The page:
I wish I could say my day was meaningful and I contributed to the world in some serious way, but I was utterly frivolous. I stumbled out of yesterday’s hibernation and into the salon of glamorous Manon down at the Alexis Nihon Plaza and she gave me this periwinkle pedicure. I also bought these flip flops and some pretty new clothes, all in the periwinkle family. Then I attempted to buy a small trampoline, but the woman in front of me talked me out of it.
I’ve thought a small trampoline might be fun ever since I saw one in the apartment of Dear One’s Cousin Maria. I never saw Maria actually jump on it, but I have imagined it many times, and there is always a smile on her face. Maria is very big and the trampoline is very small. That appeals to me somehow.
The stranger who talked me out of it gave her own trampoline away this morning. She was freshly out of love with her trampoline. “The trampoline,” she said, “yes, you will enjoy it for exactly one week. And then you will kick it in the corner and it will become unbelievably dusty.” She couldn’t have said anything that would drive me away from that trampoline faster.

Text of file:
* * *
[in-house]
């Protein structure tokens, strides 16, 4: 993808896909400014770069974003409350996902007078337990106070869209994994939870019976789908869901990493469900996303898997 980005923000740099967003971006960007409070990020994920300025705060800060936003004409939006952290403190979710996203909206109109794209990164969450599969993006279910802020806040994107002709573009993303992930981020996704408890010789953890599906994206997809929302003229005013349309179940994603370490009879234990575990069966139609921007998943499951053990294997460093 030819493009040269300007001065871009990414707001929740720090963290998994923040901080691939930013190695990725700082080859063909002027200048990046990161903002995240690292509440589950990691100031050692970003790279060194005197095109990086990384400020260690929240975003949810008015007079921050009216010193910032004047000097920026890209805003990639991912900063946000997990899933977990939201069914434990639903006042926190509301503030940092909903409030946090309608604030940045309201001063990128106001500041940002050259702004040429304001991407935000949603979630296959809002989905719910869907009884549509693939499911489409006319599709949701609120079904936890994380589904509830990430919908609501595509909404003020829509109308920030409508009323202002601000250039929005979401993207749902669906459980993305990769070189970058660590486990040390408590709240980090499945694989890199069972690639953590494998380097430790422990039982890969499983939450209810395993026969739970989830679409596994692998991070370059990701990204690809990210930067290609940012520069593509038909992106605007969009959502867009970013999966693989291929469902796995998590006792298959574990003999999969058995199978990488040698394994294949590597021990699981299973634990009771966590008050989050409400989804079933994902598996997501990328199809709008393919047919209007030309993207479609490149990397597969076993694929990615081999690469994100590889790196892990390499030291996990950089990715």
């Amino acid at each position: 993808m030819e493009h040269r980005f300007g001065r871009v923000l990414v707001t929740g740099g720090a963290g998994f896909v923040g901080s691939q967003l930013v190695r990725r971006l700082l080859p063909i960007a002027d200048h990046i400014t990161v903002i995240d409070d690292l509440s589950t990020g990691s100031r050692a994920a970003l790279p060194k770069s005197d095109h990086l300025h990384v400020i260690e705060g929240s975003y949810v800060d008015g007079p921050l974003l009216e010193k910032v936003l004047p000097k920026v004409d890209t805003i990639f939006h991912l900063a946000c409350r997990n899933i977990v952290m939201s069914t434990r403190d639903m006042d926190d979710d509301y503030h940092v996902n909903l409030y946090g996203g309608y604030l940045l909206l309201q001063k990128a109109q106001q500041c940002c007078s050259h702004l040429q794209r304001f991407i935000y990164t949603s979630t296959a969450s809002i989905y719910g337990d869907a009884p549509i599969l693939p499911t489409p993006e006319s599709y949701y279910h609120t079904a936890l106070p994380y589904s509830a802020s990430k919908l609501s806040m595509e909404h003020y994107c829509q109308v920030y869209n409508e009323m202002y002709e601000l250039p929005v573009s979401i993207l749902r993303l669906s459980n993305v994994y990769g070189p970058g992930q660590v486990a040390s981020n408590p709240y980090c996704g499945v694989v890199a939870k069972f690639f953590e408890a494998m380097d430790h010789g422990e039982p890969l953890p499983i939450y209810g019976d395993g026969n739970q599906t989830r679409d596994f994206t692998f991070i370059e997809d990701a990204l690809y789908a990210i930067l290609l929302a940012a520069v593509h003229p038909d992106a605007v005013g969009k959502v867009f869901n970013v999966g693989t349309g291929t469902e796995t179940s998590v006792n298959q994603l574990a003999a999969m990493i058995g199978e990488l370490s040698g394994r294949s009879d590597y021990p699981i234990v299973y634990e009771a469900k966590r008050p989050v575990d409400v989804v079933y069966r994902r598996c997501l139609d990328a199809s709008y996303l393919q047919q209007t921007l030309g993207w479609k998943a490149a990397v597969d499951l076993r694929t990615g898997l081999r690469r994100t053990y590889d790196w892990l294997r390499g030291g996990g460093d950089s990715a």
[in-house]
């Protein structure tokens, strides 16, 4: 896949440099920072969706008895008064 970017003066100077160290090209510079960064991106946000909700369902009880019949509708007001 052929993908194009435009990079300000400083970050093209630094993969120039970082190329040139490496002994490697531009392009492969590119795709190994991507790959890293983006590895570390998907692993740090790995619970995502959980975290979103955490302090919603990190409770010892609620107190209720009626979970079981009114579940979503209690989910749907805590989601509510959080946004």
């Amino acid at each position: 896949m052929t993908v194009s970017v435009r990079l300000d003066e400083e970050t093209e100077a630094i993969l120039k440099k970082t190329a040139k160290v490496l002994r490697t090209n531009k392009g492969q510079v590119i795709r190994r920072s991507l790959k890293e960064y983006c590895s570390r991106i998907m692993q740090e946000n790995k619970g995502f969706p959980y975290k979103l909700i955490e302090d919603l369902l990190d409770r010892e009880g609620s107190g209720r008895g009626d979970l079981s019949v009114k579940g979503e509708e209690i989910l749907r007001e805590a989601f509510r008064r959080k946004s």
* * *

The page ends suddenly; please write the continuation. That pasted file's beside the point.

Her husband died two years ago and she bought $50,000 worth of new clothes. What was in her shopping cart? Tostitos. For her son. You put chili on them, she said, and you call it supper.
that was from me. i didn't mean for this comment to be anonymous.
i am a foot looker and always on the look out for the longer middle toe that i have heard of but never seen, even here in barefoot land.
and when i viewed your blog yesterday there it was like a rare bird.
specializes in foot care
On March 3rd, 2011 02:43 am (UTC), (Anonymous) commented:
Your book has shaken my confidence in the Giller Prize, for Annabel should have definitely won it. (I bought The Sentimentalists and was so bored I stopped halfway through.) I can hardly put your book down. It is written in a kind of poetry, spiralling deep in little-known luminescences of human experience. How did you come to such knowing about the depth of wordless experience, and found the words to narrate them wso, drawing in the essence of human souls? Your characters - all of them (including Labrador itself) - will live in me as long as my own self now.
I grew up in St. John's...am sixty-three years old, and living in Ontario only eighteen years. Brenda Peddigrew
Thank you for "spiralling deep in little-known luminescences of human experience". I think that is my favourite reader response ever. As for coming to know wordless experience, I think we all know it... putting it into words is a writer's real goal. I'm so glad you think I managed to approach this in "Annabel". So kind of you to take the time to read the book so sympathetically, and to tell me how you feel about it.